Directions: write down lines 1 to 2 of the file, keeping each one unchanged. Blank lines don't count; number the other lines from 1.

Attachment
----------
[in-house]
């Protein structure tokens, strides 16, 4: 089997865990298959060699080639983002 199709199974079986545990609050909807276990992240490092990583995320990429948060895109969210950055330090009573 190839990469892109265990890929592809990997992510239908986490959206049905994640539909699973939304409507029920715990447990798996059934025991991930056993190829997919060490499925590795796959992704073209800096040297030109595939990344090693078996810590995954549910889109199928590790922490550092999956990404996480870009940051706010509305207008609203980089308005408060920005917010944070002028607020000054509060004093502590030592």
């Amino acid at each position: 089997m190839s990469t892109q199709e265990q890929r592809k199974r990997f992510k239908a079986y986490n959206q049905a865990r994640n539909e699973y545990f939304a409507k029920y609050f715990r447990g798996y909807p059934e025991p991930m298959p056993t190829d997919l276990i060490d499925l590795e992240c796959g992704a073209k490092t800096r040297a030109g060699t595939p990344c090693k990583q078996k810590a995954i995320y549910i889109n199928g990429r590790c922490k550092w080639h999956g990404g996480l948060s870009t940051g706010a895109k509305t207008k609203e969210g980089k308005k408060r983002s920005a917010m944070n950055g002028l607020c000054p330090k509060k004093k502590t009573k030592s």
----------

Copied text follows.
[in-house]
């Protein structure tokens, strides 16, 4: 089997865990298959060699080639983002 199709199974079986545990609050909807276990992240490092990583995320990429948060895109969210950055330090009573 190839990469892109265990890929592809990997992510239908986490959206049905994640539909699973939304409507029920715990447990798996059934025991991930056993190829997919060490499925590795796959992704073209800096040297030109595939990344090693078996810590995954549910889109199928590790922490550092999956990404996480870009940051706010509305207008609203980089308005408060920005917010944070002028607020000054509060004093502590030592």